“People shouldn’t think this is a mature market or that it is too late – it is not. It is growing and there are a million things to do,” says Phipps. “The media companies are driving this a lot with the different materials that are coming out.”
An 18-year veteran with 3M’s Commercial Graphics division, Uzbalis is a true subject-matter expert on wide-format printing and specifically vehicle graphics. He has seen the wrap-materials evolution mirror the digital revolution from his position with arguably the world’s most-powerful adhesives company, which generated revenues of $32 billion in its most recent fiscal year with some 90,000 employees.
With its Canadian headquarters based in London, Ontario, 3M’s introduction of Controltac graphic film approximately 20 years ago marked a significant step forward for vehicle graphics application. Labeled by 3M as adhesive performance, Controltac allowed users to move away from heavy permanent adhesive that was slow and expensive to use. “Controltac really revolutionized the industry because the adhesive wouldn’t stick immediately,” explains Uzbalis. “You could move it around, slide it around, position it and then apply it with a squeegee.”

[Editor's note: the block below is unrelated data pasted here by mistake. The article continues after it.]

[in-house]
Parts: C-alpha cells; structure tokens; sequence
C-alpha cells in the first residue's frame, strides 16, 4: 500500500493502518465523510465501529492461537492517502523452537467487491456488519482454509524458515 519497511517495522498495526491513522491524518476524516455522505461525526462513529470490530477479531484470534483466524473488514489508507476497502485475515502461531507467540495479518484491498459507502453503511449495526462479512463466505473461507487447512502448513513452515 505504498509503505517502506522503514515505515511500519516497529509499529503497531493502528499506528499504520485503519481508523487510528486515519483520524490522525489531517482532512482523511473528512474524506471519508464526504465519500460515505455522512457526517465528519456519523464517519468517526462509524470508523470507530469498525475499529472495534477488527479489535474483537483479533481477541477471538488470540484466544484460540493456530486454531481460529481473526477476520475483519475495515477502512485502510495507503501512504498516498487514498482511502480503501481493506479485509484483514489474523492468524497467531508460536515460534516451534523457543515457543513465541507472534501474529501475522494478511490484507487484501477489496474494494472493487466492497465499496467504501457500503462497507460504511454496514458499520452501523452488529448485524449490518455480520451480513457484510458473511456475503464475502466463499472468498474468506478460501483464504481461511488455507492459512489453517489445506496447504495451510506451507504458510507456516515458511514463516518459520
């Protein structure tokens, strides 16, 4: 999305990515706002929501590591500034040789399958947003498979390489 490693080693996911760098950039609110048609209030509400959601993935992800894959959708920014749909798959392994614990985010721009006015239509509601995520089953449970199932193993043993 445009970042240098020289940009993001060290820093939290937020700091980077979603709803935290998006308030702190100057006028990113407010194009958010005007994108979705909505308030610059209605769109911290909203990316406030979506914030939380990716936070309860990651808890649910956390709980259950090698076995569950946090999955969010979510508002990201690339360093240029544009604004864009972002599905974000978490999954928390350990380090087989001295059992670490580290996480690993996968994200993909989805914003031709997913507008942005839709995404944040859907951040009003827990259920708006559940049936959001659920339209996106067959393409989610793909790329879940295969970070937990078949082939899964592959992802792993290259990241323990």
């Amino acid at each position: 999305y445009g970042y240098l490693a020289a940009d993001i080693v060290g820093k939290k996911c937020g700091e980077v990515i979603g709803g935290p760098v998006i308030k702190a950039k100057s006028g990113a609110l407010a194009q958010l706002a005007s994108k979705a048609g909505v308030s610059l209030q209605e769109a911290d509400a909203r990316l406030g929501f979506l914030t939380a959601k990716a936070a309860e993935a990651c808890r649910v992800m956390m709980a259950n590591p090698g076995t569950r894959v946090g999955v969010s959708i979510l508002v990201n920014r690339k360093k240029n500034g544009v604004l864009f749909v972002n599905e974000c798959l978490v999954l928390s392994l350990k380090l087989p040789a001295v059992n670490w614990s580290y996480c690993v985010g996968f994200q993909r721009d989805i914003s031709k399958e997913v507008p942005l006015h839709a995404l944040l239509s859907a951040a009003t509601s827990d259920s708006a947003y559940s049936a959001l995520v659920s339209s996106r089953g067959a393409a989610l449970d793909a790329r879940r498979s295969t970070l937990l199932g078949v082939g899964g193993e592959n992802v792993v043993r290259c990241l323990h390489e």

3M’s second major wrap innovation came around a decade ago with the introduction of Comply air-release technology, based on micro-replication science that was developed to make better stamp paper. The technology was applied to wrap material to make a special liner with a series of ridges. When the liner is pulled away from the back of Comply film it leaves impressions in the adhesive, which provide routes for the air to escape ahead of an application squeegee – preventing the formation of bubbles. 3M’s newest film advancement, called Envision, adds material stretch and a wider operating temperature to the innovations of Comply and Controltac.